The image is of a pink hydrangea flower in a china mug

On getting poems published

A few notes from recent chats

The poetry group I belong to, Trowbridge Stanza, met earlier this month to talk about routes into publishing, sharing our own stories of publication, and chatting about the different options available in the UK. We’re a mix of published and unpublished writers of different ages, backgrounds and experiences. Most of us had found publication by first sending work out to magazines and competitions and then sending to publishers during open submission windows. One person had applied to a development scheme offered by Dialect and was awarded the services of a mentor who’d worked with her to polish her pamphlet manuscript before she submitted it to small press Maytree Press, who then accepted it for publication. Another person had sent her manuscript to Indigo Dreams Publishing as part of a competition and had not been successful – but then the publisher had contacted her to say that they had liked her manuscript and was it still available? It was and it was published. Someone else had sent their pamphlet manuscript to Against the Grain Poetry Press and had been accepted. A couple of people had decided to self-publish and had produced beautiful, illustrated books using Blurb. My own experience was publishing a pamphlet and a full collection with tall-lighthouse and Nine Arches Press respectively, both times submitting during an open window.

As for submitting to magazines, some people felt put off by a steady stream of rejections. It was also pointed out that poems can be tied up for months because of slow responses by magazines so it’s wise to see if simultaneous submissions are acceptable. Careful selection and planning can also allow for ever-so-slightly-forbidden simultaneous submissions, as long as writers are meticulous about contacting magazines if a poem needs to be withdrawn. I shared my submissions system which is simply keeping an ink and paper book with date, name of poem/s, and publication title listed. Acceptances receive a splurge of green highlighter pen, while rejections receive a red dash. Simultaneous submissions are highlighted in yellow. (I’ve written about my submission system here).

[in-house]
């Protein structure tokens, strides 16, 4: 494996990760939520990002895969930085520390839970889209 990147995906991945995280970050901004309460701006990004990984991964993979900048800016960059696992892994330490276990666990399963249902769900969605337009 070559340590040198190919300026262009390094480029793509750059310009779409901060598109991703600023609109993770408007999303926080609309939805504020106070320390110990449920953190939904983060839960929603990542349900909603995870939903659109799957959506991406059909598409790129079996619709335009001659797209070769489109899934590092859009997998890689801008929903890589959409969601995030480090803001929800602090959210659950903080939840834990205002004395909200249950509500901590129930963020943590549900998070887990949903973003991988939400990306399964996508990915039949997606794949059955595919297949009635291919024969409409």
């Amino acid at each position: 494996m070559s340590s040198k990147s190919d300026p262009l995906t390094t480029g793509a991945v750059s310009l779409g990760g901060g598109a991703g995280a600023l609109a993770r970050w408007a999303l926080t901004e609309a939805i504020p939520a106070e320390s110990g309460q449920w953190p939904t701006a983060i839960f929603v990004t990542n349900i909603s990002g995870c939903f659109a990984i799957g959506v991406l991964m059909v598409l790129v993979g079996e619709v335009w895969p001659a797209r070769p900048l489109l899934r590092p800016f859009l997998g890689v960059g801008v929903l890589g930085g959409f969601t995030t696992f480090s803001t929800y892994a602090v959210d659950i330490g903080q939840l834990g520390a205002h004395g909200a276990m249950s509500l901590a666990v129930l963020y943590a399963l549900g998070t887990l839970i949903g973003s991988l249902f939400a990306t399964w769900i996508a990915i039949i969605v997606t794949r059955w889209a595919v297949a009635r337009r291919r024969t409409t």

We talked about courses and workshops to develop our poetry. Most, if not all of us, had had good experiences in general but there was a consensus that it’s wise to consider that not everything on offer represents genuine value for writer development and that often wider and deeper reading brings the best results.

Please note that I’ve also published this post at Substack.

3 thoughts on “On getting poems published”

  1. I also keep a database of what I’ve submitted, when and where along with green for acceptances and red for rejections. I also try to only submit to publications that accept simultaneous submissions so my poems are not held up for months on end. (Except when I submit to the National Federation of State Poetry Societies and the Poetry Society of Texas’s annual contests because those do not accept simultaneous submissions.)

    Liked by 1 person

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